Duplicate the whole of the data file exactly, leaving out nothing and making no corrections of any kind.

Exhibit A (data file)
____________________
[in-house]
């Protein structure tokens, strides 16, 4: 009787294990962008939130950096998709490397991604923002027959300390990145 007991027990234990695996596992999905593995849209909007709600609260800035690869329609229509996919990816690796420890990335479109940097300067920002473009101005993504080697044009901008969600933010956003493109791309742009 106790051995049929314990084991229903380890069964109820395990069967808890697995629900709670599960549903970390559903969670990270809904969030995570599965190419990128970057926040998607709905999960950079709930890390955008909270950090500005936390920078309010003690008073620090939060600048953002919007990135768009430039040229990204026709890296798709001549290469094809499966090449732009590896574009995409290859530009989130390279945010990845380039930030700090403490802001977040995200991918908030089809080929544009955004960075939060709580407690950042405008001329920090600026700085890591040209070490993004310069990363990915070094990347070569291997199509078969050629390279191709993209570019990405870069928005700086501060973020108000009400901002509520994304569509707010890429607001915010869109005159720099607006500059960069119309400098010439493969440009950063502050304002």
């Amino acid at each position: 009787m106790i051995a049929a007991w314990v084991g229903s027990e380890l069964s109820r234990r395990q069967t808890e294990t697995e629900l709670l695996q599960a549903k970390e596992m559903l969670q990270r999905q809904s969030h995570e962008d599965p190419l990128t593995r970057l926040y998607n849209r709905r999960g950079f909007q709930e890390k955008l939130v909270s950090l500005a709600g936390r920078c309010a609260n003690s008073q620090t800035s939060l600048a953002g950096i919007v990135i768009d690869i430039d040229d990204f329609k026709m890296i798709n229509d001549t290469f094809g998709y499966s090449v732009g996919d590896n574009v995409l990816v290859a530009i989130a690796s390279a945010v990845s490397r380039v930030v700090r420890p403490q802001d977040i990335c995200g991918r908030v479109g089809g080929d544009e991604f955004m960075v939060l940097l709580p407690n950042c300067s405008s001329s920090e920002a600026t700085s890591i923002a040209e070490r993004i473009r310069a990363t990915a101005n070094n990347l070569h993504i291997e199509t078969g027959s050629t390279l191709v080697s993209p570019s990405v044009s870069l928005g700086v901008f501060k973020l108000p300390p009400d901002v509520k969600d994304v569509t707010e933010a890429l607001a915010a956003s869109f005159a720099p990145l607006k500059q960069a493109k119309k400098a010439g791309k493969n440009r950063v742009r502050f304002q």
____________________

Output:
[in-house]
């Protein structure tokens, strides 16, 4: 009787294990962008939130950096998709490397991604923002027959300390990145 007991027990234990695996596992999905593995849209909007709600609260800035690869329609229509996919990816690796420890990335479109940097300067920002473009101005993504080697044009901008969600933010956003493109791309742009 106790051995049929314990084991229903380890069964109820395990069967808890697995629900709670599960549903970390559903969670990270809904969030995570599965190419990128970057926040998607709905999960950079709930890390955008909270950090500005936390920078309010003690008073620090939060600048953002919007990135768009430039040229990204026709890296798709001549290469094809499966090449732009590896574009995409290859530009989130390279945010990845380039930030700090403490802001977040995200991918908030089809080929544009955004960075939060709580407690950042405008001329920090600026700085890591040209070490993004310069990363990915070094990347070569291997199509078969050629390279191709993209570019990405870069928005700086501060973020108000009400901002509520994304569509707010890429607001915010869109005159720099607006500059960069119309400098010439493969440009950063502050304002």
């Amino acid at each position: 009787m106790i051995a049929a007991w314990v084991g229903s027990e380890l069964s109820r234990r395990q069967t808890e294990t697995e629900l709670l695996q599960a549903k970390e596992m559903l969670q990270r999905q809904s969030h995570e962008d599965p190419l990128t593995r970057l926040y998607n849209r709905r999960g950079f909007q709930e890390k955008l939130v909270s950090l500005a709600g936390r920078c309010a609260n003690s008073q620090t800035s939060l600048a953002g950096i919007v990135i768009d690869i430039d040229d990204f329609k026709m890296i798709n229509d001549t290469f094809g998709y499966s090449v732009g996919d590896n574009v995409l990816v290859a530009i989130a690796s390279a945010v990845s490397r380039v930030v700090r420890p403490q802001d977040i990335c995200g991918r908030v479109g089809g080929d544009e991604f955004m960075v939060l940097l709580p407690n950042c300067s405008s001329s920090e920002a600026t700085s890591i923002a040209e070490r993004i473009r310069a990363t990915a101005n070094n990347l070569h993504i291997e199509t078969g027959s050629t390279l191709v080697s993209p570019s990405v044009s870069l928005g700086v901008f501060k973020l108000p300390p009400d901002v509520k969600d994304v569509t707010e933010a890429l607001a915010a956003s869109f005159a720099p990145l607006k500059q960069a493109k119309k400098a010439g791309k493969n440009r950063v742009r502050f304002q």